According to Chris Matthews, a new NBC poll showing bad poll numbers for the Republican Party is comparable to "Watergate." Finding that Americans blame Republicans over Democrats for the shutdown by a 22 percent margin, Matthews marveled, "I get the sense that this is a historic poll."
Talking to Chuck Todd, the Hardball anchor prompted, "Compared to Watergate." This was too much for Todd. He hedged, "Is it Watergate levels? Well, if this were October 2014, you might be talking about something like this. This is wave-type numbers, if this were a month out from the election. But we're not a month out from the election." [MP3 audio here.]
Of course, the Associated Press found that Obama's numbers had sunk to 37 percent in the wake of the shutdown. The liberal journalist didn't mention that.
Matthews is not exactly original. On October 14, 2005, he insisted that George W. Bush's scandals were worse than "Watergate."
On September 23, 2010, the cable anchor knocked the GOP midterm pledge as the "biggest cover-up since Watergate."
According to Matthews, Ted Cruz's negative rating has jumped from 18 percent to 36 percent. The host trashed, "He's climbing in the villain category." (Matthews has certainly helped make Cruz a villain. He routinely compares him to Joe McCarthy.)
A partial transcript of the October 10 segment is below:
CHRIS MATTHEWS: And when asked what they want the makeup of the next Congress to look like, 39 percent of Americans say they want it to be Republican-controlled, while nearly 50 percent now say they want the Democrats back in charge. Chuck, this is something. I get the sense this is an historic poll.
CHUCK TODD: It is. And look, there's no bones about it, the shutdown has been an unmitigated political disaster for the GOP. There's more numbers in here. Their negative rating of 53 percent in our poll is historic. They have never been that low in the nearly 25-year history of this poll. You've got the two numbers that you pointed out. They've got 22-point advantage on getting the blame for the shutdown, the fact that even 40 percent of Republicans, essentially the non-Tea Party Republicans -- and that's a whole separate story, Chris. There is a stark divide inside the Republican Party that's going to start playing itself out the longer this goes on.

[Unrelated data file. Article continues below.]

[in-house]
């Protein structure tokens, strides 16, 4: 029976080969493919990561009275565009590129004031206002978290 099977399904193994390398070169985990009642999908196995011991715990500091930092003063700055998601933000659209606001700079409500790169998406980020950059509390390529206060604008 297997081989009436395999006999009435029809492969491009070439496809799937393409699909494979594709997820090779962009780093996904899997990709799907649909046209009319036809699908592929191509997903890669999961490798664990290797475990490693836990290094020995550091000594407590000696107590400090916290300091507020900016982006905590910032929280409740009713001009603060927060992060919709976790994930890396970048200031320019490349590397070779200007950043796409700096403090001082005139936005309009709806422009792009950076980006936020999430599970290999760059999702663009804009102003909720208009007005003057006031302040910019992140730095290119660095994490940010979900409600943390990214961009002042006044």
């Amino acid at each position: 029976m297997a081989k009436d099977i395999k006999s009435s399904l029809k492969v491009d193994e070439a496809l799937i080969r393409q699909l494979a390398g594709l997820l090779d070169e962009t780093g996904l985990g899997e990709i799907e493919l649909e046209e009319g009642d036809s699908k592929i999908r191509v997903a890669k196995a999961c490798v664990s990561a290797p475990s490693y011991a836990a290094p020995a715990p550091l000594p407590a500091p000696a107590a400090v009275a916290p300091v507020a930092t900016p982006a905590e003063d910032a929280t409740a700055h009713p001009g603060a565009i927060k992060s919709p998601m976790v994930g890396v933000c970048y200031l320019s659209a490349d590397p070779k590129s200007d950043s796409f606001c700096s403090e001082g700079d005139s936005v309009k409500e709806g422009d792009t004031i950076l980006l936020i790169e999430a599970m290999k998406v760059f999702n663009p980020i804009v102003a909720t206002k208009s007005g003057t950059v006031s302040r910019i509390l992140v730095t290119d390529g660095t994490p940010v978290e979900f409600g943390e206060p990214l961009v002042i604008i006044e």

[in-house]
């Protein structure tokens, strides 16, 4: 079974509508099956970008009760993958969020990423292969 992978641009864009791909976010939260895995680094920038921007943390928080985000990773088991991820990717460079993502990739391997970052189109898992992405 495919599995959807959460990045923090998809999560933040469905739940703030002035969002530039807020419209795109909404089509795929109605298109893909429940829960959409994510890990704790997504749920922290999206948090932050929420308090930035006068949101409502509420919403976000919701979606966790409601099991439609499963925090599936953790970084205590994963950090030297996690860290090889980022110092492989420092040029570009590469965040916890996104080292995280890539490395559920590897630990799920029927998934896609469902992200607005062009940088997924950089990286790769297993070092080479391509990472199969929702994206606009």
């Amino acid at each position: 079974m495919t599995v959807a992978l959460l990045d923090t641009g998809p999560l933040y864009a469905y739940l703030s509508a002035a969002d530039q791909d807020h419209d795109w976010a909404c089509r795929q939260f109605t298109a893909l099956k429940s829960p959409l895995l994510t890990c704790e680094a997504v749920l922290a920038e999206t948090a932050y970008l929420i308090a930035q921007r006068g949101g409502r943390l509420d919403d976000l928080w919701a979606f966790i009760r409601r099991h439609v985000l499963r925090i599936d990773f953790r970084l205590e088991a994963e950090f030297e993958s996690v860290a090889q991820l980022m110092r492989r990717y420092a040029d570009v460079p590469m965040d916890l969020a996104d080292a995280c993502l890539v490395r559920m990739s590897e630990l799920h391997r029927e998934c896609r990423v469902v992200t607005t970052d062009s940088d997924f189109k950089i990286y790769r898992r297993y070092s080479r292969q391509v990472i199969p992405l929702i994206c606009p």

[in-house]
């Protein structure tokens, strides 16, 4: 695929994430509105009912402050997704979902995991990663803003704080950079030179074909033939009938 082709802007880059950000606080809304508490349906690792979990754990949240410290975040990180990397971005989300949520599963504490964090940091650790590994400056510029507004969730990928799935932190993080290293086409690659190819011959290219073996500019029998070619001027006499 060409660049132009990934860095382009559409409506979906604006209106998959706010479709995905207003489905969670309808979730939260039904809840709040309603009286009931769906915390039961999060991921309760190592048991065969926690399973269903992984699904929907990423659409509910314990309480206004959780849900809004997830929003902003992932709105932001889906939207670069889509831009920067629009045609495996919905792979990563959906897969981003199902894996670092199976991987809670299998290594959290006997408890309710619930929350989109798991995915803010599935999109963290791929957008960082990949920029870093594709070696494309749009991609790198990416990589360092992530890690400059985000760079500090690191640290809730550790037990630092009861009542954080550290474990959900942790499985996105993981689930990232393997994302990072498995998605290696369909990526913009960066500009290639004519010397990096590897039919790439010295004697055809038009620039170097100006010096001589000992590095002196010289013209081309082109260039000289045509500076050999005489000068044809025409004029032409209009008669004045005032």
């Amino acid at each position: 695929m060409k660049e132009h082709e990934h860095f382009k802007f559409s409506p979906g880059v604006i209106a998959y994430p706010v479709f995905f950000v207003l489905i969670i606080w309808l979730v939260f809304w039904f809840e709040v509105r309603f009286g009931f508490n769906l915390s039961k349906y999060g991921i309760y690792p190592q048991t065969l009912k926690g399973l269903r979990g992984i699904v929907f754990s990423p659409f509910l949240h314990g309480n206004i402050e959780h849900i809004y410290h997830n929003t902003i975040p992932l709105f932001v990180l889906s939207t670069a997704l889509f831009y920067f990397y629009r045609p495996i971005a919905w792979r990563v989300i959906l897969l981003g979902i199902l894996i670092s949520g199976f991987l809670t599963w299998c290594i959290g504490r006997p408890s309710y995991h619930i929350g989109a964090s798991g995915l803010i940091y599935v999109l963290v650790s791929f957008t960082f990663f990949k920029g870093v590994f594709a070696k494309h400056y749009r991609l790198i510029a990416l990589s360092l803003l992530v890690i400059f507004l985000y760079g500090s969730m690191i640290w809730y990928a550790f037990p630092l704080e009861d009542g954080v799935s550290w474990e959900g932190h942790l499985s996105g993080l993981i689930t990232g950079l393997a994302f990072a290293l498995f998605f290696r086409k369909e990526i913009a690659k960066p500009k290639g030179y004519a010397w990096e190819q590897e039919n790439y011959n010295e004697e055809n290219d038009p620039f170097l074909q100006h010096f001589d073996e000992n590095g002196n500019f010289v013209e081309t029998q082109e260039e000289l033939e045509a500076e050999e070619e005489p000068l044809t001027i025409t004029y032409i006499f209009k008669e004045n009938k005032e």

But when you even have 40 percent of those non-Tea Party Republicans saying they're putting politics ahead of the country -- look, the President -- his approval rating actually went up a couple of points. Hostility toward the health care law has lessened. All -- everything that this shutdown was supposed to be about for Republicans has boomeranged on them.
MATTHEWS: Last question. Compared to Watergate.
TODD: Well, compared to Watergate, I mean, that's -- that's the -- is it Watergate levels? Well, if this were October 2014, you might be talking about something like this. This is wave-type numbers, if this were a month out from the election. But we're not a month out from the election.
MATTHEWS: I got that.
TODD: And we've got --
MATTHEWS: Governor --
TODD: You know, you've got more than a year.
MATTHEWS: I saw his numbers, his negatives in just the time we've heard of him, since June, have doubled from 18 to 36 percent. He's climbing in the villain category.
TODD: He is, but this really is -- the aim is Congress and it's congressional Republicans. And this 78 percent number, we've only hit that one other time in the 25-year history, and that was right after Lehman Brothers collapsed, okay?